Authorities have carried out a sustained crackdown on alleged followers of Gulen since 2016 [File: Anadolu]
Authorities in Turkey have ordered the arrest of 149 people, mainly from the security forces, over suspected links to a failed coup in 2016, according to state media.
The prosecutor's office in the western province of Balikesir ordered the arrest of 74 people, all previously let go from the security forces, state-run Anadolu Agency said on Monday. Among them were six former police chiefs.More: Turkey orders detention of 300 people over alleged Gulen links The many faces of Fethullah Gulen Turkey orders 176 soldiers detained over Gulen ties: state media
Meanwhile, prosecutors in southeast Gaziantep and western Bursa provinces respectively ordered the arrest of 33 people, including 24 security forces personnel on active duty, and 42 people, including six soldiers on active duty.
Authorities have carried out a sustained crackdown on alleged followers of United States-based Muslim religious leader and businessman Fethullah Gulen, who Ankara has accused of masterminding the failed coup in July 2016.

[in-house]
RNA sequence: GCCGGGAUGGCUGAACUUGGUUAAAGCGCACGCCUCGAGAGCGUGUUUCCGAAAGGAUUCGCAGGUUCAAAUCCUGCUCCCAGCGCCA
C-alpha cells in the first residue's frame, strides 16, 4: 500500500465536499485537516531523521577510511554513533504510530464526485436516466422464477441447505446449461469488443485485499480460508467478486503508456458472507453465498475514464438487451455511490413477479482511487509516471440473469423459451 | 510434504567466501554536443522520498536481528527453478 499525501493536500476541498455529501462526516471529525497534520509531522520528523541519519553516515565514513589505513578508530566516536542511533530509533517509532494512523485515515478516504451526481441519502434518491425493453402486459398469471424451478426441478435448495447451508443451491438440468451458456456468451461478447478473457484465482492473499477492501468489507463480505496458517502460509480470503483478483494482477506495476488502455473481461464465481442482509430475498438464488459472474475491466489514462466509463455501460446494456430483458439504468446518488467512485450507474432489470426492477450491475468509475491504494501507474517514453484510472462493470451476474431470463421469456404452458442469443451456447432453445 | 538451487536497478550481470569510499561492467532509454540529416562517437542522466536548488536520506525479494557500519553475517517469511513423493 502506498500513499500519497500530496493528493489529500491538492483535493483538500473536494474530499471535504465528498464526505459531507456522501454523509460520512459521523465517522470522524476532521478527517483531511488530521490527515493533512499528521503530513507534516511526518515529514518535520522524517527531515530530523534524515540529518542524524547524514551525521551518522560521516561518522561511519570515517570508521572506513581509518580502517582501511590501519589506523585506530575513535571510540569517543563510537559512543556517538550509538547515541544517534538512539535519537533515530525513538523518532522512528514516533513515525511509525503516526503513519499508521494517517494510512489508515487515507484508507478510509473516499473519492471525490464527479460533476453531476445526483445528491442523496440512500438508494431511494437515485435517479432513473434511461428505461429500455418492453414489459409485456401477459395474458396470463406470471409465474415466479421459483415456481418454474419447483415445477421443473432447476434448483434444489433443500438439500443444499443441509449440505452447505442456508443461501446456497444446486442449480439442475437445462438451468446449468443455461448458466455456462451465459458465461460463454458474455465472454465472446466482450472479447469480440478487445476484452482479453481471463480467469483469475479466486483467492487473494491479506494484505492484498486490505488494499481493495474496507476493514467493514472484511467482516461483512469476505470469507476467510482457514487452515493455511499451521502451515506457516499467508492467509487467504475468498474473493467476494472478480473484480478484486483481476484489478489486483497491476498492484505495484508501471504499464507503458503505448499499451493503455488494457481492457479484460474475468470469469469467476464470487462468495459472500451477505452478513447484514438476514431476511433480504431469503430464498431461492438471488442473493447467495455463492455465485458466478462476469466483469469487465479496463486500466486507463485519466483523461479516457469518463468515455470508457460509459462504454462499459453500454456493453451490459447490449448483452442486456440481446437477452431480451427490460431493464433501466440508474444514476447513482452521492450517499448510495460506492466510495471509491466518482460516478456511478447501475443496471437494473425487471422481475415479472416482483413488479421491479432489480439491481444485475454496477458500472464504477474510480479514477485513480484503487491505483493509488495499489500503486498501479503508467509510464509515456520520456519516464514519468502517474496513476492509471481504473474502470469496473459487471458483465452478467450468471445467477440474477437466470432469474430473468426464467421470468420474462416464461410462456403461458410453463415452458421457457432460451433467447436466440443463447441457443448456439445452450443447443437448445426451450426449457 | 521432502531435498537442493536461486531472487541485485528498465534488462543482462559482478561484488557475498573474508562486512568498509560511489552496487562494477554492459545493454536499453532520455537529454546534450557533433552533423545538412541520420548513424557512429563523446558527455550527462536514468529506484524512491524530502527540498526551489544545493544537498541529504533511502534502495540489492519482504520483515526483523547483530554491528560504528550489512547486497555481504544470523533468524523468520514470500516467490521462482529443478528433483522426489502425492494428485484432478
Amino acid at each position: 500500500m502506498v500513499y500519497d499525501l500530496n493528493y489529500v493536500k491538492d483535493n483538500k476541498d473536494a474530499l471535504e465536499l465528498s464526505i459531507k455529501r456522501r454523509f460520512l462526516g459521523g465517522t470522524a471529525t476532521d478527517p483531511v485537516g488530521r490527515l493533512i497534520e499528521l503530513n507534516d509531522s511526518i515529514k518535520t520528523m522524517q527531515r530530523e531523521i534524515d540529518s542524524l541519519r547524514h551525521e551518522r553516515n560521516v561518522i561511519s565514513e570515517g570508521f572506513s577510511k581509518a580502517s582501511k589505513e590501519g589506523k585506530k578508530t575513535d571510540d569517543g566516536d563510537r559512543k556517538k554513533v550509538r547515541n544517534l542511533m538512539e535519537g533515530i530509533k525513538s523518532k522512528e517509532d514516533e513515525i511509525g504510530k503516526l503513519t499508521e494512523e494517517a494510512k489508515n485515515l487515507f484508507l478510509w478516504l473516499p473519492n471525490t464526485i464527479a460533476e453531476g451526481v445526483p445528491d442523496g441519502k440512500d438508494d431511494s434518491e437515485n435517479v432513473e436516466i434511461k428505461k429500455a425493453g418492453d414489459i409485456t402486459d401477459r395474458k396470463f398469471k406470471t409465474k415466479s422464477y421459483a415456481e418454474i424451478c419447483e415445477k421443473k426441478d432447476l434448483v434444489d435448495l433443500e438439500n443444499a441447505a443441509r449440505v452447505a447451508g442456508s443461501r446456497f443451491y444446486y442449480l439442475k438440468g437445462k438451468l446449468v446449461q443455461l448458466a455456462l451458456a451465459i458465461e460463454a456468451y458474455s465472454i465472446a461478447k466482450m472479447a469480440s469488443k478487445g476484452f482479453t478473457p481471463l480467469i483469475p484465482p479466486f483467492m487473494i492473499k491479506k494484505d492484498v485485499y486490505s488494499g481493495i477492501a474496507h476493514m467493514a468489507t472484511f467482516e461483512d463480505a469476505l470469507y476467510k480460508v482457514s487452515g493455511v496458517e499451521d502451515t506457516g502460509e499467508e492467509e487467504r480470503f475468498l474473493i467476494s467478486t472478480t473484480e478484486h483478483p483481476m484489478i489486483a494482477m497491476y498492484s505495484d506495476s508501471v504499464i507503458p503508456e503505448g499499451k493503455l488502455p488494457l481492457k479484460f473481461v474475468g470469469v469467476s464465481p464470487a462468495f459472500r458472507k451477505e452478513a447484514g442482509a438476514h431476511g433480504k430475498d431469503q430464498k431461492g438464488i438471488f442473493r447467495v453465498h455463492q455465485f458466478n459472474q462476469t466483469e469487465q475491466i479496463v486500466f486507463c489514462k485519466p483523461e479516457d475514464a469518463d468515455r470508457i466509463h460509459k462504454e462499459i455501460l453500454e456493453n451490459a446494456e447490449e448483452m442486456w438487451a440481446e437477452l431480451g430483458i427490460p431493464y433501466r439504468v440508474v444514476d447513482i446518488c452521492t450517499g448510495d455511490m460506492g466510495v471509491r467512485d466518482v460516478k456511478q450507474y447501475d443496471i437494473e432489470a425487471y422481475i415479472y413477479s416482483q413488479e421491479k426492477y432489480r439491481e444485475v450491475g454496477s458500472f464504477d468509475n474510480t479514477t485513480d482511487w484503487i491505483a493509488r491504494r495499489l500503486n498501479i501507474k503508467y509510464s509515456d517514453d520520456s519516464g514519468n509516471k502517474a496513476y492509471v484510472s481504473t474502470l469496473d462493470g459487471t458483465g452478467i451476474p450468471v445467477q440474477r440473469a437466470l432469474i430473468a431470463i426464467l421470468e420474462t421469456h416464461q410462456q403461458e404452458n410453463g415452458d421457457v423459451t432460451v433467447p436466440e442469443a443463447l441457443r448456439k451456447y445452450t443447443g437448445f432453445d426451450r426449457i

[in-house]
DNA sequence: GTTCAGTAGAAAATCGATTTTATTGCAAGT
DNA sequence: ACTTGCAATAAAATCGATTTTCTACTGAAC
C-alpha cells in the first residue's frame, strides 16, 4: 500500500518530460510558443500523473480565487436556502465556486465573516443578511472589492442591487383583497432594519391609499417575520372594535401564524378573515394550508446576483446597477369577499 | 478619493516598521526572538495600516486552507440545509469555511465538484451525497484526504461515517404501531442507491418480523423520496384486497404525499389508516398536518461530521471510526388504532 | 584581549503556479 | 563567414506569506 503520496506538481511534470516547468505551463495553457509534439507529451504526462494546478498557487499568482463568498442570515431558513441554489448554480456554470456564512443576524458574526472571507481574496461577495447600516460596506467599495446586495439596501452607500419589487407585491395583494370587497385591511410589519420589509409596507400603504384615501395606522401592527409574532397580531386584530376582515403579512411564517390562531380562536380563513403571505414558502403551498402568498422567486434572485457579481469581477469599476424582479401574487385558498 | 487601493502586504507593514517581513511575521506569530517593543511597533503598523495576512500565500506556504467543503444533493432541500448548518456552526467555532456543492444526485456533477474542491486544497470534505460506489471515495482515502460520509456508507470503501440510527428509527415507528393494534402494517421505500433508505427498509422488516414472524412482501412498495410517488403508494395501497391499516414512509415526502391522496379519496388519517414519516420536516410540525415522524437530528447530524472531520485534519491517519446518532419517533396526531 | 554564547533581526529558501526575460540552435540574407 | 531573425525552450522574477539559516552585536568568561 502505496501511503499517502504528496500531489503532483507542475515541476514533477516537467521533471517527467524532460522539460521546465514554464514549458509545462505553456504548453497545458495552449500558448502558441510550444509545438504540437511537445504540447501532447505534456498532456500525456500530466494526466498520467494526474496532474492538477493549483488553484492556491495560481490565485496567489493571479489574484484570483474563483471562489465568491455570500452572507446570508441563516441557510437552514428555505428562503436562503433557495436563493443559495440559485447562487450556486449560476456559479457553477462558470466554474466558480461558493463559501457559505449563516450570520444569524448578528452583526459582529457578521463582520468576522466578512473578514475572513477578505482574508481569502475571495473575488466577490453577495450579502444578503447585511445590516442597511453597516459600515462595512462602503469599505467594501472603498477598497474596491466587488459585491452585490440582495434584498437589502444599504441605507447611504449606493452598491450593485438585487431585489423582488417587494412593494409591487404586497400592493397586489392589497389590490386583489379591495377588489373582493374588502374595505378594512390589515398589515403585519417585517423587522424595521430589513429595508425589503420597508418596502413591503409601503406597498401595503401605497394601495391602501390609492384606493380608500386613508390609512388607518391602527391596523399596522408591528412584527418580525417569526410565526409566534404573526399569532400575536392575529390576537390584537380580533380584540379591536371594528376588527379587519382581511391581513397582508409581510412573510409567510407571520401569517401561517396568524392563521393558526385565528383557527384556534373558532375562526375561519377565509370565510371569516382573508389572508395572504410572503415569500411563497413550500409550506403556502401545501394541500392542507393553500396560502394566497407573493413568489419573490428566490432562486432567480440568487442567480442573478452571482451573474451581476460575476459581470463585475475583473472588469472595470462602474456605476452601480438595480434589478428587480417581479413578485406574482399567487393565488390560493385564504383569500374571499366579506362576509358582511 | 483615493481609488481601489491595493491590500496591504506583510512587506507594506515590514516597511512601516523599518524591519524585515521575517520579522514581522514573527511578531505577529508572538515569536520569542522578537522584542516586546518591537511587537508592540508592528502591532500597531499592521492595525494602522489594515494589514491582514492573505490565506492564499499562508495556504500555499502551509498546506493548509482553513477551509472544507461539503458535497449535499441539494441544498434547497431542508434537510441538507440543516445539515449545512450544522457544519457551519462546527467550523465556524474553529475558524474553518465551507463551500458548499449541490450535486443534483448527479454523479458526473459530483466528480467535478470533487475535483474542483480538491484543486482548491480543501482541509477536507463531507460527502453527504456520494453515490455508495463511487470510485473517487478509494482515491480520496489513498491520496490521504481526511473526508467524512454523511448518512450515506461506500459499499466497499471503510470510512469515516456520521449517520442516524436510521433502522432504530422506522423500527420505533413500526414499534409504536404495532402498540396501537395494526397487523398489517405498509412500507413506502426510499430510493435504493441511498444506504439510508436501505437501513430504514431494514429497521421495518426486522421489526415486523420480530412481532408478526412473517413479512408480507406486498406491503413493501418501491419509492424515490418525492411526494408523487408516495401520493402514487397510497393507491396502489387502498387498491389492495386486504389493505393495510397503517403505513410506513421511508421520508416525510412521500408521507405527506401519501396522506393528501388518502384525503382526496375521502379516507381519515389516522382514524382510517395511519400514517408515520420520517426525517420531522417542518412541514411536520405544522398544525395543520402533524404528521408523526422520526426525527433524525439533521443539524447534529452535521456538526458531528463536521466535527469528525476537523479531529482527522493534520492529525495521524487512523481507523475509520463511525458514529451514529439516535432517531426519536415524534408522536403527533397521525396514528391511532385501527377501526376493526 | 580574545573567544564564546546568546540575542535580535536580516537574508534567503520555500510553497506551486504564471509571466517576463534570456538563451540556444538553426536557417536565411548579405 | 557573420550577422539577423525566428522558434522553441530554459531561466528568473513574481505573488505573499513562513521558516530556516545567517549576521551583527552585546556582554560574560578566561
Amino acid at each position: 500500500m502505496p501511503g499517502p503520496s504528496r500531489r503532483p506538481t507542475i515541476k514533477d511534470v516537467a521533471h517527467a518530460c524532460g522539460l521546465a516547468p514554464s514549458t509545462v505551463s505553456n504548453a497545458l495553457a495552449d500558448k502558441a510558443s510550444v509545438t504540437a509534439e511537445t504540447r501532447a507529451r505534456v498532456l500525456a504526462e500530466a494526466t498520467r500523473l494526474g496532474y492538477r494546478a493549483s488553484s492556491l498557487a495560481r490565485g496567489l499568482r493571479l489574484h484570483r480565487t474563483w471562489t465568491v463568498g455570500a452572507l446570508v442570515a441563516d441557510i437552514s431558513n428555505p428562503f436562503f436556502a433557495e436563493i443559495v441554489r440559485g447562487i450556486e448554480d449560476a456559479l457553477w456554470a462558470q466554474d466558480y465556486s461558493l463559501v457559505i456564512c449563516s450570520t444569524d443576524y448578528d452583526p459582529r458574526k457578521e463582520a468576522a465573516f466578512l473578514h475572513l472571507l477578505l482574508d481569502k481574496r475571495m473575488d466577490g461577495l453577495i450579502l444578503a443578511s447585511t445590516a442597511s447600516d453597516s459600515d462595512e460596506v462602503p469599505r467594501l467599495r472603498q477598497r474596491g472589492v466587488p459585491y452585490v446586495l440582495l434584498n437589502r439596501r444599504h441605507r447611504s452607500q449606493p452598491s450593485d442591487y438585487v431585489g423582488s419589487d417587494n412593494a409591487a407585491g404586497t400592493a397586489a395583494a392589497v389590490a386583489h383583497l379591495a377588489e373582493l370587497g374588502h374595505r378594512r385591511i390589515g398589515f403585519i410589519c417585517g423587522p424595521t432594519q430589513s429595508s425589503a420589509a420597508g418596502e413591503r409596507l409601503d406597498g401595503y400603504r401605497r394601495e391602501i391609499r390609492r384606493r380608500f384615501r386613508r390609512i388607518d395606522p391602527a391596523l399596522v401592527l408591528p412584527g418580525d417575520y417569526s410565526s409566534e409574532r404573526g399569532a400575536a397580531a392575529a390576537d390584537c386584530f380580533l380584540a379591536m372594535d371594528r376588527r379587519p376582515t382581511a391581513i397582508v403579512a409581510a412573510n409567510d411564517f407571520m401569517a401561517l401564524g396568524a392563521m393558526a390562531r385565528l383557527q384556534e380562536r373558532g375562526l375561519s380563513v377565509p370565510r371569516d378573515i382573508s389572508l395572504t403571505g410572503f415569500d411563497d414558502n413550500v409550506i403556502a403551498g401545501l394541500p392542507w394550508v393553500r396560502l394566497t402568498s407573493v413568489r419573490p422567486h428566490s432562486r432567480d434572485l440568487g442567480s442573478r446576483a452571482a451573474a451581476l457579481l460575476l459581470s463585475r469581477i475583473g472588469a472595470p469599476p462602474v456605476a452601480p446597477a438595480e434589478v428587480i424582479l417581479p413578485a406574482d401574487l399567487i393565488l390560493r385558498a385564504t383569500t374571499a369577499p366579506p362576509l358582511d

Gulen denies any involvement. A former ally of President Recep Tayyip Erdogan, he has lived in self-imposed exile in Pennsylvania since 1999.
Erdogan has for years accused Gulen's supporters of establishing a "parallel state" following its own agenda by infiltrating the police, judiciary, military and other state institutions.
Since the coup attempt, tens of thousands of people have been jailed pending trial and some 150,000 civil servants, military personnel and others let go or suspended from their jobs.
Turkey has been condemned by its Western allies and rights groups over the crackdown, purges and erosion of judicial independence following the failed coup bid.
Critics accuse the government of using the incident as a pretext to silence opposition in the country.
The government says that the purges and arrests are in line with the rule of law and aim to remove Gulen's supporters from state institutions and other parts of society.
SOURCE: News agencies